• Norwegian Red Cross: 50 water trucks, 3 delegates, training and three-year support. The first consignment of 27 vehicles, including support vehicles, is expected to arrive in the country by 10 March 2006 and the second consignment is expected to arrive two to three weeks later.

  • ECHO, through the Danish Red Cross: EUR 1.5 million for water and sanitation (WatSan) intervention in Turkana, Kitui, Kwale, Isiolo, Makueni and Marsabit districts (bilateral support);

  • Danish Red Cross: UNIMIX (monetary value to be confirmed);

  • German Red Cross: EUR 150,000 for World Health Organization (WHO) health kits (bilateral support);

  • American Red Cross: USD 150,000 for food and water;

  • Swedish Red Cross: SEK 2,000,000 (to be confirmed);

  • Netherlands Red Cross: EUR 1.2 million;

  • Spanish Red Cross, with private support: WatSan intervention and community service- monetary value to be confirmed (bilateral support);

  • French Red Cross: EUR 250,000 WatSan interventions (possibly bilateral support);

  • Coca Cola: USD 250,000 initially and an additional amount later.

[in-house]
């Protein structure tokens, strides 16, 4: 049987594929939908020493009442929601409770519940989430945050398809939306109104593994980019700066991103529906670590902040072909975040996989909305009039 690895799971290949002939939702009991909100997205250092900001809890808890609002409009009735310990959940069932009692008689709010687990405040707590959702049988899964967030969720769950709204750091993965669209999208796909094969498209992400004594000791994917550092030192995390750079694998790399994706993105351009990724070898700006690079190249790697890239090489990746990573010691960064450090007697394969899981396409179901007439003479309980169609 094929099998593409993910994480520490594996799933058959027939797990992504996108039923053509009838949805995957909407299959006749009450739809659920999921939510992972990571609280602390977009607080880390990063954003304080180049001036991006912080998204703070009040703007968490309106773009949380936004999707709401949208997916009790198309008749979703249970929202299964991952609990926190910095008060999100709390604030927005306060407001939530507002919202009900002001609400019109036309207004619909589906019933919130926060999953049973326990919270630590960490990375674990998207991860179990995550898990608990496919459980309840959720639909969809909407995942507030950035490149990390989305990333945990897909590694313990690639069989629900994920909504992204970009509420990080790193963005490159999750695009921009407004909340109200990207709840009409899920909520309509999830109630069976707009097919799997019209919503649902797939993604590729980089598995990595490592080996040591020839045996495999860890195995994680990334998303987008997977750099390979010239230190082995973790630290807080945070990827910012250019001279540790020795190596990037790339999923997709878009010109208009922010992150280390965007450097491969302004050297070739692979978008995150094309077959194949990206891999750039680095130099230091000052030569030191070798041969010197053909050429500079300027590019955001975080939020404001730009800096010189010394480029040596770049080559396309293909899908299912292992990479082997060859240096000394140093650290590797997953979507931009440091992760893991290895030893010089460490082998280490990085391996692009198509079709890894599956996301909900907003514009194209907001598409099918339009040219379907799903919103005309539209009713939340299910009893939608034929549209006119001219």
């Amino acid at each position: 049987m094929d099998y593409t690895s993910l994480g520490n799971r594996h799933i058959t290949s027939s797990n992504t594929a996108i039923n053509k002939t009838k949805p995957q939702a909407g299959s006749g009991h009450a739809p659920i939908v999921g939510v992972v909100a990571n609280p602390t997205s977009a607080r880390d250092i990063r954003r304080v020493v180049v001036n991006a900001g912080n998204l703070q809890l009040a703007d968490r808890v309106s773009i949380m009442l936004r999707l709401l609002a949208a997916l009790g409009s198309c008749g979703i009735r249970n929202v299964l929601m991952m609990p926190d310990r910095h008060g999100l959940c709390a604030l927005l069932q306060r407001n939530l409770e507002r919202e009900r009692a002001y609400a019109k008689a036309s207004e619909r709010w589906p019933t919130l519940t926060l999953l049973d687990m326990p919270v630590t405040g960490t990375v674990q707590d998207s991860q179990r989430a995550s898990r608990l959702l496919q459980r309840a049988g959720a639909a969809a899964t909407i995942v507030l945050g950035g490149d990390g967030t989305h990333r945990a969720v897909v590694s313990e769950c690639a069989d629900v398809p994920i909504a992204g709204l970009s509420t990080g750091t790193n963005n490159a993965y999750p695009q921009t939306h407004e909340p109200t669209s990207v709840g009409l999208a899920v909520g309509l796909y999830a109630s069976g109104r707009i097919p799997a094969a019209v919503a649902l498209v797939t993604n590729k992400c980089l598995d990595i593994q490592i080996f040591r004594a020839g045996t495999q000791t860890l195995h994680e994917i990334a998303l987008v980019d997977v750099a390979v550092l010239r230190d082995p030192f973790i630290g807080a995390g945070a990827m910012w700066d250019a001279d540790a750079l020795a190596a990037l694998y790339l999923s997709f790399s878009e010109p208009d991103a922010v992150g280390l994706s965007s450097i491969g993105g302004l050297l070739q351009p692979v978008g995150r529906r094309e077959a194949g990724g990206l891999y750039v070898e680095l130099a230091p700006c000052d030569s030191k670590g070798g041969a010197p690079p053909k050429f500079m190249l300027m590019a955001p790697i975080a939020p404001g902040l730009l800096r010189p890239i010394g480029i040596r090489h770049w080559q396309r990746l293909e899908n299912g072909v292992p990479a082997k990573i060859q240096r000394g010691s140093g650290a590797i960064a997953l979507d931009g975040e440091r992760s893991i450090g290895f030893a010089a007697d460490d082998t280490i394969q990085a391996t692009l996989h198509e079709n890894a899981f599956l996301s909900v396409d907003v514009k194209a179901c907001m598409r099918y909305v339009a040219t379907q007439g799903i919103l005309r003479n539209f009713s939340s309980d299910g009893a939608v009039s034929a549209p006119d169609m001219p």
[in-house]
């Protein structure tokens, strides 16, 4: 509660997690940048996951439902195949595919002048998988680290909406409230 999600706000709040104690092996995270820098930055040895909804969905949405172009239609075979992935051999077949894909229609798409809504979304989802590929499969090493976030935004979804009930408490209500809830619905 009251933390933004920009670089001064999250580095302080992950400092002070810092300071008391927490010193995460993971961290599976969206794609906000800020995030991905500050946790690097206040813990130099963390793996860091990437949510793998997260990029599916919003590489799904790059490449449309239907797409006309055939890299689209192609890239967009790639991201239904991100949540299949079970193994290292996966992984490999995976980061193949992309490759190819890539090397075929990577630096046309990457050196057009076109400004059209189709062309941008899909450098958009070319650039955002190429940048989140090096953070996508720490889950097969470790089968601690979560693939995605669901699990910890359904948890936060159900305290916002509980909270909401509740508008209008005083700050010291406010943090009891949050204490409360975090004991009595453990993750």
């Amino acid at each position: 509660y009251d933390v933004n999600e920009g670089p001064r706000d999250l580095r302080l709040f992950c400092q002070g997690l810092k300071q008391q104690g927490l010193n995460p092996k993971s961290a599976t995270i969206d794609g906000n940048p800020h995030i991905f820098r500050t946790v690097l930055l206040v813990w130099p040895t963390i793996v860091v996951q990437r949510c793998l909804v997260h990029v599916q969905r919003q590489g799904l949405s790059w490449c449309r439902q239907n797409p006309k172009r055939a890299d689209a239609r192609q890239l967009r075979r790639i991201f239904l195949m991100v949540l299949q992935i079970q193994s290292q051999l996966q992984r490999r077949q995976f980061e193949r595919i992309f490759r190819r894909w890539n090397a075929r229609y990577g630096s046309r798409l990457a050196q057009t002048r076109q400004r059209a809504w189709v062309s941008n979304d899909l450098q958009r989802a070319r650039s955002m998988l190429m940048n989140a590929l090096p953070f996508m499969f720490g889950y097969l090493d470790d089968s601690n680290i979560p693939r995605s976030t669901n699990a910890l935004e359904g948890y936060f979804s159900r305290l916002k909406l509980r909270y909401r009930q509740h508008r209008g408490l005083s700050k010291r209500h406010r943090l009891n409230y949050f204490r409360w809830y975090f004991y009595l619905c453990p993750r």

The Government of Kenya declared the current drought a national disaster at the beginning of 2006. The drought continues to deteriorate from bad to worse, as the number of people affected increased dramatically from 2.5 million in 22 districts in mid-December 2005, to 3.5 million in 37 districts by mid-January 2006. Indeed, according to local media reports, up to 40 people- mostly children, have died due to compli cations arising from malnutrition.

A recent Kenya Food Security Meeting (KFSM) report indicates that the most critical delay in rainfall was experienced in the eastern and northern parts of the country. The short rains crop prospects were favourable int he highland areas of Nyanza and Western provinces but poor in Central, Eastern and Coast provinces. The regenerative capacity of the perennial grasses has been lost, and the little pasture and vegetation that has been left will deplete rapidly, as the drought conditions accentuate. Most of the ground is therefore bare and thousands of cattle are dying daily.

With livestock mortality being evidenced, particularly in Isiolo, Wajir Marsabit, Kajiado, Mandera, Garissa and Tana River districts, reports show that the trend in Samburu, Narok, Kitui, Makueni, Laikipia, Tharaka, Moyale districts as well as the marginal agricultural districts of the Coast p rovince also is worsening. The situation in northern Kenya pastoral districts remains precarious. No respite is in sight until the long rain period of March/April. In addition, the water and sanitation issue is critical in Mandera, Wajir, Marsabit and Kaji ado districts, among other districts.